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  Offworld Music
Record label catering to innovative music, artists and producers - from drum&bass to hip hop and electronic.

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  JOSH WINK: PROFOUNDLY GROUNDBREAKING

Bad Boy Bill
   

 

WEBLINKS
- JoshWink.com
- Ovum Recordings
- System Recordings
- Profound Sounds 2 review


 

 

 

Bad Boy Bill BTD Behind The Decks
Listen & buy here

 

 

 

 

Don't miss Josh Wink's new CD entitled 20 to 20 coming out in October, with all
original acid house tracks!

 

 

 

 

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Cooler Kids
   

 

 

 

 

 

 

 

 

 

 


Philadelphia-based DJ and producer Josh Wink has released his first mix CD in four years with "Profound Sounds Volume 2." Long-time King Britt collaborator and Ovum Recordings' head-honcho, Wink continues to break new ground and master technology's latest breakthroughs with an absolutely masterful interpretation of the long-standing, DJ-releases-a-mix-CD formula. After first remixing and re-editing all of the personally selected tracks himself, he DJ-mixed them together into one cohesive flow, allowing the listener to hear the entire CD as the whole, originally conceived project, rather than just a collection of mixed tracks.

Josh Wink is drug-free vegan who began DJing at the age of 13. He has remained in the forefront of the electronic dance music subculture by continually releasing his own tracks and remixes. Beginning in the 80's, and throughout the 90's, tracks such as "I'm Ready", "Don't Laugh", and "Higher State of Consciousness" propelled Wink to stardom on the Pop charts in England. With the release of 1998's "HearHere", he was introduced to the burgeoning U.S. scene and worked with such diverse collaborators as Trent Reznor of Nine Inch Nails, Caroline Crawley of This Mortal Coil, and Ursula Rucker of Jazzanova and The Roots. The single and MTV-ready video for "Are You There?" slowly cemented Wink's presence in the U.S. and pushed the boundaries of "DJ as an artist", which is so commonplace nowadays.

Since the 1999 release of "Profound Sounds Volume 1", Wink has been steadfast in his operation of Ovum Recordings, and busy with various remixing projects. Recent reworkings to hit the dancefloors worldwide have been "Blue Jeans" by Ladytron, "Starry Eyed Surprise" by Paul Oakenfold, and "Free Love" by Depeche Mode. He is currently working in the studio with another Philadelphia-based underground stalwart, G-Love (of G-Love and Special Sauce). Both appeared together recently on the same bill at the 2nd annual Bonnaroo Festival in Manchester, Tennessee.

But it is with the release of "Profound Sounds Volume 2" that marks a truly unique departure for typical DJs and offers the listener a broader range of accessibility. This mix is a true interpretation of the intense, yet at some points beautiful and sublime, Josh Wink live set, similar to the one he performed at Bonnaroo, finishing the night behind Mark Farina in front of a exuberant, crowded arcade tent. By adding his own personal touches with a laptop, CD player, a state-of-the-art mixing console, and plenty of software, Josh Wink has harnessed the concept of "DJ as an artist" at it's fullest potential in an extraordinary way... and captured it on plastic.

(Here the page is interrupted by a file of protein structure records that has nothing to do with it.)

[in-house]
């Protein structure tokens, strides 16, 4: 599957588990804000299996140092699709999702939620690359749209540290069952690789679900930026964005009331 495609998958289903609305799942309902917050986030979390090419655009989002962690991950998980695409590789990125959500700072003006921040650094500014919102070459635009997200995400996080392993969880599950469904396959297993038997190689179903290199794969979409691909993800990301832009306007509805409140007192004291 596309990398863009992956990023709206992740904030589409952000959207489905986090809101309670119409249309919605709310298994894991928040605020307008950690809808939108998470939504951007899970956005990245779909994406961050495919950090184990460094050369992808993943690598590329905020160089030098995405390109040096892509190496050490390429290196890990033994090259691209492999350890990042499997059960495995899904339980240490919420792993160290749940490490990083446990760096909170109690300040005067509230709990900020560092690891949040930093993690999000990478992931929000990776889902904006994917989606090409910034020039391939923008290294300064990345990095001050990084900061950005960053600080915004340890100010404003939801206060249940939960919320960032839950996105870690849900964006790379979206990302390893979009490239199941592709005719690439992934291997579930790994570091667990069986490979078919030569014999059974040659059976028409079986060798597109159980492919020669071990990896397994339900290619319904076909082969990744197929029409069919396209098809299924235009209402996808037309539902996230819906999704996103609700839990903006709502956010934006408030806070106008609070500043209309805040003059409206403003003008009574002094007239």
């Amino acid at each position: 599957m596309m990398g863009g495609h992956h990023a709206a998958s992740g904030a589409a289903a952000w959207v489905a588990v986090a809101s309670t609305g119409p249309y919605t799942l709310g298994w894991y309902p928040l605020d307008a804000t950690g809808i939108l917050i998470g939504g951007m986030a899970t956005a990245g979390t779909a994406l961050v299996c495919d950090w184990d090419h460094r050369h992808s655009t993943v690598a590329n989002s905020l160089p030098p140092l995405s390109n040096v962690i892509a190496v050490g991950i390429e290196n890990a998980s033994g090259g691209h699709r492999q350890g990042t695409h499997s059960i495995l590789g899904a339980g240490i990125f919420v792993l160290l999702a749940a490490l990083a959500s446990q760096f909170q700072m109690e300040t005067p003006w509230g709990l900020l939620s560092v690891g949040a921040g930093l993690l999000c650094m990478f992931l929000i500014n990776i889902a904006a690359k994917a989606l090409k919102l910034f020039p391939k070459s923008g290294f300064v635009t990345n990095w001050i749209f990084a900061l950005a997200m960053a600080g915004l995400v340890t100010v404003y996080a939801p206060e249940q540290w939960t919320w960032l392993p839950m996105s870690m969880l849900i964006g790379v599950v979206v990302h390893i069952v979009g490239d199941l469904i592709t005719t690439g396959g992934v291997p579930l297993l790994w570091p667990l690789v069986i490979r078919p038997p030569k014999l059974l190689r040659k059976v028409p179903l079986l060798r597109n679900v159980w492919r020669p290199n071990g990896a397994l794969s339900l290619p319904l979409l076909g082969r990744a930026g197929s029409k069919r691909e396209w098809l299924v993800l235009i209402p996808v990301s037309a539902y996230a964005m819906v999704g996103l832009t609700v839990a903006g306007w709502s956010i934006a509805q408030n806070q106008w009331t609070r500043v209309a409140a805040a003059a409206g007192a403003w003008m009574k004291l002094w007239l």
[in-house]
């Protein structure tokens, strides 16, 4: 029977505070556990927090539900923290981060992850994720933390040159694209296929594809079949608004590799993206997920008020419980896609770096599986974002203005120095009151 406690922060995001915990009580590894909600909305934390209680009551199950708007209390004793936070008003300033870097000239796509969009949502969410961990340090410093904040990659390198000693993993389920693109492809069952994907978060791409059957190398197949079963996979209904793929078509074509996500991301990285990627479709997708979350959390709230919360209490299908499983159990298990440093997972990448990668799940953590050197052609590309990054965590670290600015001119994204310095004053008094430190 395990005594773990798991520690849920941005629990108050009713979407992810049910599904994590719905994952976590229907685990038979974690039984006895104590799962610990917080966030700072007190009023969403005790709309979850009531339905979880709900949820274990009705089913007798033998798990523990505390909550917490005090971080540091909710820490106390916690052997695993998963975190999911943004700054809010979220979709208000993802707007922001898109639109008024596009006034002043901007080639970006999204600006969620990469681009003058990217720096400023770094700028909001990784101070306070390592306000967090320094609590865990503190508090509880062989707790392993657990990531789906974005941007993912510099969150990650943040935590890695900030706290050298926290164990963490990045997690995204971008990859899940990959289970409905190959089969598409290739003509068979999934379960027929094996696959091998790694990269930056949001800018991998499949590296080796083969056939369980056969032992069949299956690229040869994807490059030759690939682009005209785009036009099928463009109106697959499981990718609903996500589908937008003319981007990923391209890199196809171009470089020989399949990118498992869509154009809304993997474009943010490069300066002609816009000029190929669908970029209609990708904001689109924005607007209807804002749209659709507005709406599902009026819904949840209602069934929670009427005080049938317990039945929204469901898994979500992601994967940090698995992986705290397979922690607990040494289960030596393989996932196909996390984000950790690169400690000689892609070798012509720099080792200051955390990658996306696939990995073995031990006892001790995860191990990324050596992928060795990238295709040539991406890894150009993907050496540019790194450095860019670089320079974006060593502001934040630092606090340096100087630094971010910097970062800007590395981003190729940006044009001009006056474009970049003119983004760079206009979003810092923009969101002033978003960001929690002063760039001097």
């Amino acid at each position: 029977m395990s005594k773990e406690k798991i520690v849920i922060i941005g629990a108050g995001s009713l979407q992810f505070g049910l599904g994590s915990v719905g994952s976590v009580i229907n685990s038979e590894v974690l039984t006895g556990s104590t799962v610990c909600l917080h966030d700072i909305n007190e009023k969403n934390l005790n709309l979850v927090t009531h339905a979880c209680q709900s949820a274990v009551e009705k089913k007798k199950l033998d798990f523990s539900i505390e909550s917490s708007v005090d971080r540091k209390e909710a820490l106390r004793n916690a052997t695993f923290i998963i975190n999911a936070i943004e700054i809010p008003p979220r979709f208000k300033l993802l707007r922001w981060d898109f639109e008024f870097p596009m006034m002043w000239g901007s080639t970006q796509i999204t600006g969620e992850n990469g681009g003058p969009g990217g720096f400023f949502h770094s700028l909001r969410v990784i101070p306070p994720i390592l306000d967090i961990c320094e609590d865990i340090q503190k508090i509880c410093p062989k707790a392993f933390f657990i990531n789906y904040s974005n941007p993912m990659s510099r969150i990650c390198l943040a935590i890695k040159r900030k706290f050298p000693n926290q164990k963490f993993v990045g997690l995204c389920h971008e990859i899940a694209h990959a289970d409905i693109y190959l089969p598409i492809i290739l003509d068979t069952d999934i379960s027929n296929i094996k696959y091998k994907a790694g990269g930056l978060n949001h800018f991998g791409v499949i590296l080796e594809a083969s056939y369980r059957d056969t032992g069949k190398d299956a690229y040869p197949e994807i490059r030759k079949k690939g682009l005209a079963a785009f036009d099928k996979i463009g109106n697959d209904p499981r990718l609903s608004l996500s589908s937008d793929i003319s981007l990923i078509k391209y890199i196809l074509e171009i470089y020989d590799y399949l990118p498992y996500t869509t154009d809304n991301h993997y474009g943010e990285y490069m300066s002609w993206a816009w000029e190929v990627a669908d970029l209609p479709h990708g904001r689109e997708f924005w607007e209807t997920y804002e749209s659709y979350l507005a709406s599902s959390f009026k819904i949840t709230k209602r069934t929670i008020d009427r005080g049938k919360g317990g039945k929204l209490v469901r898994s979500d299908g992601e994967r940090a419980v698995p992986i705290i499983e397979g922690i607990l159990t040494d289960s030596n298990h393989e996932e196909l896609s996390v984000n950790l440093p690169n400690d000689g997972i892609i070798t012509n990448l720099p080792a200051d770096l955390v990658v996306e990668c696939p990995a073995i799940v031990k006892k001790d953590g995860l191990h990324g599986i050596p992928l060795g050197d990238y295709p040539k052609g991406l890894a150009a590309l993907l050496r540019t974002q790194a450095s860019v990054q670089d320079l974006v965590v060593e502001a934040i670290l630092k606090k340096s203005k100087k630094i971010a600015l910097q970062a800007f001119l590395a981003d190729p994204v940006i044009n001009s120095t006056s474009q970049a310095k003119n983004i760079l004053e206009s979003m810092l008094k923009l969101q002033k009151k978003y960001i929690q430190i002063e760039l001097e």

I had the opportunity to speak with Josh Wink by phone recently, while he was in the studio working on new original material for an upcoming full-length artist CD, as well as a new vinyl remix. Ever a gentleman and the consummate professional, Wink was cheerful and to the point in our precious 15 minutes together……..

Carl Noone, Jr.: I got the chance to see you recently at the Bonnaroo Festival in Tennessee and again at the DJ Connection at De La Guarda in New York City. How was performing at each of them for you, personally?

Josh Wink: As someone who was going JUST to have a good time, I had a great time (at Bonnaroo). As far as a performance, it was growing pains on the main stage. Where Mark Farina and I played on Saturday night, that was our environment and we were well receipted. A lot of people said that our tent was the one to catch that night. On the main stage, it was a rock concert, and you know I'm not a Mix Master Mike or Z-Trip with all these crazy tricks. It (playing the Bonnaroo Main stage on Sunday afternoon between Galactic and James Brown) was definitely difficult. All in all, it was an excellent experience and I had a wonderful time.

That was my second time doing De La Guarda. I did it last year, and it was so well receipted, we decided to do it again. I really enjoy playing all that weird, atmospheric, spacey stuff in the beginning. One thing you can do as a DJ is create an atmosphere and a setting. A lot of people actually came up to me afterwards and they said, "the music you played in the beginning was SO wild, we had no idea what to expect because of the music you were playing". And then it segues to the part with the paint splattering on top of your head and everything. When it gets more pump-y and dance-y, I like that too, but I like the stuff in the beginning a little bit more.

You ARE using Final Scratch, correct? Is that the next big thing for DJs?

Correct. For me I can only speak, and it's a great tool. I'm able to carry around 1200 records without having to lug around 12 record boxes.

Has using Final Scratch changed you as an artist, in general?

In the fact that I am able to have the possibility to play more diverse music, and go without not having to play it before because I didn't want to bring all these record crates with me. So it allowed me to create the possibility to choose more records to play. A lot of time and effort goes into it; to building your "crate", to building all your MP3 audio files, and that takes a long of time. If you have 1200 or so records in your computer, you lose track of some of them along the way. It's still a learning process for me. I've been using Final Scratch for over a year and a half now. For me, it's a great tool that's allowed me to bring a lot to the table.